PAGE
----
Throughout the history of the Western World, entrepreneurs have long been considered the lifeblood of the economy. The entrepreneurial process is a mechanism that turns ideas into action. By turning the crank of this mechanism, they create opportunities for millions of others — and in realizing their goals, they create wealth that feeds a rising tide to lift all boats.
In some instances, these small seedlings grow to redwoods with names like Amazon and Starbucks. More often, however, they stay humble by their own designs and service their local communities.
While it’s true that some barons of industry have painted entrepreneurship as a dog-eat-dog endeavor, my experience with the millions of individuals who leverage GoDaddy’s cloud services to run and grow their ventures is that such a characterization couldn’t be farther from the truth.
In entrepreneurship, I see collaboration and community. I see family, a sense of accomplishment, and a kind of fulfillment in producing products and services that can never be matched by consumption.
Around the globe, there are good reasons to believe that we’re in the middle of a new age of entrepreneurism.
New era of the entrepreneur
The growth of independent ventures in places such as Beijing, Bangalore and Brasilia (just to list some of the “Bs”) is off the charts. The Baby Boomer generation is leading the way, but what’s most promising is the emerging class of Millennials who are hyper-focused on self-driven projects in every aspect of their lives — from entertainment to their livelihoods.
Many of the psychological barriers to entry have begun crumbling, and the capital and technological barriers are quickly declining as well.
Cloud services that help people start, cultivate, and run their ventures are now being geared toward non-technical customers. Such services have become financially accessible to almost any economy in the world. Applied AI is beginning to fill knowledge and ability gaps that have previously made starting out on your own a daunting endeavor. And while governments and academia seem behind the curve, the volume of those conversations seem to be turning up.
GoDaddy Global Entrepreneur Survey
GoDaddy recently sponsored new global research to help quantify the trend toward entrepreneurism. The findings of our Global Entrepreneur Survey show that for Millennials and Baby Boomers, their quest for autonomy is perfectly timed with the intersection of new technologies that make starting an independent venture easier than during any other period in history.
The research — fielded in 11 countries with a sample size of more than 7,000 people and 2,500 small business operators — shows that:
- 36 percent of professionals plan to either start a small business or be self-employed over the next 10 years.
- That number jumps to an eye-opening 45 percent if you include those who plan to moonlight with full-time jobs.
- 21 percent of Baby Boomers, 47 percent of Gen Xers and 62 percent of Millennials intend to start a business before 2026.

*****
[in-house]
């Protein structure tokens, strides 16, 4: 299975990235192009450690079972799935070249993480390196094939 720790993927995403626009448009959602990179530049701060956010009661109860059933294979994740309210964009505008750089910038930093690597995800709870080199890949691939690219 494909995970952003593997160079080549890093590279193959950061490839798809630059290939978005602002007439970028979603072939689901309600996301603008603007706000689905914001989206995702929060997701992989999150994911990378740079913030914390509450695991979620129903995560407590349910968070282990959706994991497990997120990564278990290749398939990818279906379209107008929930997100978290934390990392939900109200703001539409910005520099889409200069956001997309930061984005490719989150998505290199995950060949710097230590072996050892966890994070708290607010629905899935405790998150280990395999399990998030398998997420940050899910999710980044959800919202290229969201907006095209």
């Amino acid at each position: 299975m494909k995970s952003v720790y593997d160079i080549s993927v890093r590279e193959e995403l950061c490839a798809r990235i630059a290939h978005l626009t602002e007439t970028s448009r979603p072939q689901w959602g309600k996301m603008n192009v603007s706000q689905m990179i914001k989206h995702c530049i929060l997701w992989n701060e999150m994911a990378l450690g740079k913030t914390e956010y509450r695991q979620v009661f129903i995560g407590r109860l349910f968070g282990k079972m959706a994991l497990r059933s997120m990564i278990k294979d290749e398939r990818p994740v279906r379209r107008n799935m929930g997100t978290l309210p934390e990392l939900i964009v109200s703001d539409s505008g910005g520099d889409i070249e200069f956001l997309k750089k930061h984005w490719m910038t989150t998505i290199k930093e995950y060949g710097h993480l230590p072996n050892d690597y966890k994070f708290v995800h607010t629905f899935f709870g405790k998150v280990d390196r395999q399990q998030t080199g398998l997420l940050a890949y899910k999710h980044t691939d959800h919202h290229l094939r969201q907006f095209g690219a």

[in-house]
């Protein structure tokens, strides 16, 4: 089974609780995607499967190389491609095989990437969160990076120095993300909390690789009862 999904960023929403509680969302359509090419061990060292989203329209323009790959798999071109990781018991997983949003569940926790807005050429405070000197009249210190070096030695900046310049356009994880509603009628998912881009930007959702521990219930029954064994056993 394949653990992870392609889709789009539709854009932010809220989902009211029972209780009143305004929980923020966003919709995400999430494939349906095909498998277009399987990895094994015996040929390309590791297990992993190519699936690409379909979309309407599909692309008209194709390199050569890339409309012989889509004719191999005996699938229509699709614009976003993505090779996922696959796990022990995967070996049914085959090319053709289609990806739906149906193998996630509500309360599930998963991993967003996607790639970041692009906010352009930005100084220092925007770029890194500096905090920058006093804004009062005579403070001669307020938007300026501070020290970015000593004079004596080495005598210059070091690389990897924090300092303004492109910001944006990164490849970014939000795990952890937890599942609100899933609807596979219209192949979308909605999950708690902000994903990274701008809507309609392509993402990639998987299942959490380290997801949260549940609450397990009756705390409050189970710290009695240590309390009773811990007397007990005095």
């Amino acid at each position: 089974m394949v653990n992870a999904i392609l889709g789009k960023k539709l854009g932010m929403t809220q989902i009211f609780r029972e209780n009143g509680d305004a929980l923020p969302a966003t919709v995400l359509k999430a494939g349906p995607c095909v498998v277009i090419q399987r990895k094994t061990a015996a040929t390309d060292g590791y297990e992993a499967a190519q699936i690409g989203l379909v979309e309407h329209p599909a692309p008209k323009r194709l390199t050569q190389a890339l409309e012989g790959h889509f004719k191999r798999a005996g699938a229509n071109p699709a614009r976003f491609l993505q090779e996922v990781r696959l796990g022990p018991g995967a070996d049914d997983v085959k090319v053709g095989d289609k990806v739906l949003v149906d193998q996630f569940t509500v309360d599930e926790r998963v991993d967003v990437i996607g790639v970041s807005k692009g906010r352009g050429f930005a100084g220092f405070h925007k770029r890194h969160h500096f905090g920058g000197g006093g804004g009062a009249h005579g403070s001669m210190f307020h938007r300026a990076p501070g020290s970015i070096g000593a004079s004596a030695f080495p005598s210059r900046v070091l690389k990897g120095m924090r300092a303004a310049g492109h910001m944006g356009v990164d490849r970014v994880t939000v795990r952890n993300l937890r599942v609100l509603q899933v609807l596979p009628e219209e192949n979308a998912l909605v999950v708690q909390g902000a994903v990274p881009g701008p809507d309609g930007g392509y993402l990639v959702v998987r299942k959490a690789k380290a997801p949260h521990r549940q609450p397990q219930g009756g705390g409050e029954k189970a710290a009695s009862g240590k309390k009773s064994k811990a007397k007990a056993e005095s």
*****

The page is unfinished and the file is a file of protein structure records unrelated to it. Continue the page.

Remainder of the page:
Download the full report
The independent Millennial
Not surprisingly, the U.S. Council of Economic Advisors’ report on Millennials outlines the same trends that emerged in our Global Entrepreneur Survey.
Though all three generations have grown up with rapidly evolving technology, Millennials born into the second wave of the web have been raised to thrive in a highly individualized world. They teethed on a vast diversity of on-demand and self-published media, AirBnB, Uber, Amazon and Kickstarter.
It follows then that Millennials would want their lives’ endeavors to be just as individually driven, which is exactly what our survey found.
More than 80 percent of those polled said that technology made starting a new business easier. In particular, the pervasiveness of affordable and easy-to-use, cloud-based technology over the past decade has been an important propellant for entrepreneurial growth. The ability to leverage billions of dollars of digital infrastructure has wiped away a good deal of the risk of starting a new business and has encouraged entrepreneurs to take the leap.
Though Millennials show the most ambition when it comes to the scale of their venture — with 27 percent aspiring to 100 or more employees in their lifetimes — the majority of those polled had much humbler aspirations. Today, businesses with less than five employees make up 85 percent of all businesses in the U.S.
That number is poised to increase as computer automation begins to shrink the pool of enterprise workers. But our survey shows that for today’s entrepreneurs, goals for the scale of their business ride tandem with their goals for family, community and a general life balance.
No time like the present
While there are clear signs for an entrepreneurial era on the near horizon, entrepreneurs are still rare. Even though 45 percent of people reported that they intend to start their own venture in the next 10 years, only about three percent of the world’s population are currently entrepreneurs.
To close that gap, technological and financial barriers to entry will need to drop even further — and psychological barriers will have to be conquered once and for all.
I recently saw a great piece of advice from Instagram CEO Kevin Systrom: “If you’ve got an idea, start today. There’s no better time than now to get going. That doesn’t mean quit your job and jump into your idea 100 percent from day one, but there’s always small progress that can be made to start the movement.”
If you’ve got that itch, regardless of your location or your generation, the trends are with you. Spend a little time learning about the tools available to help you get started . You might be surprised how easy taking that first step really is.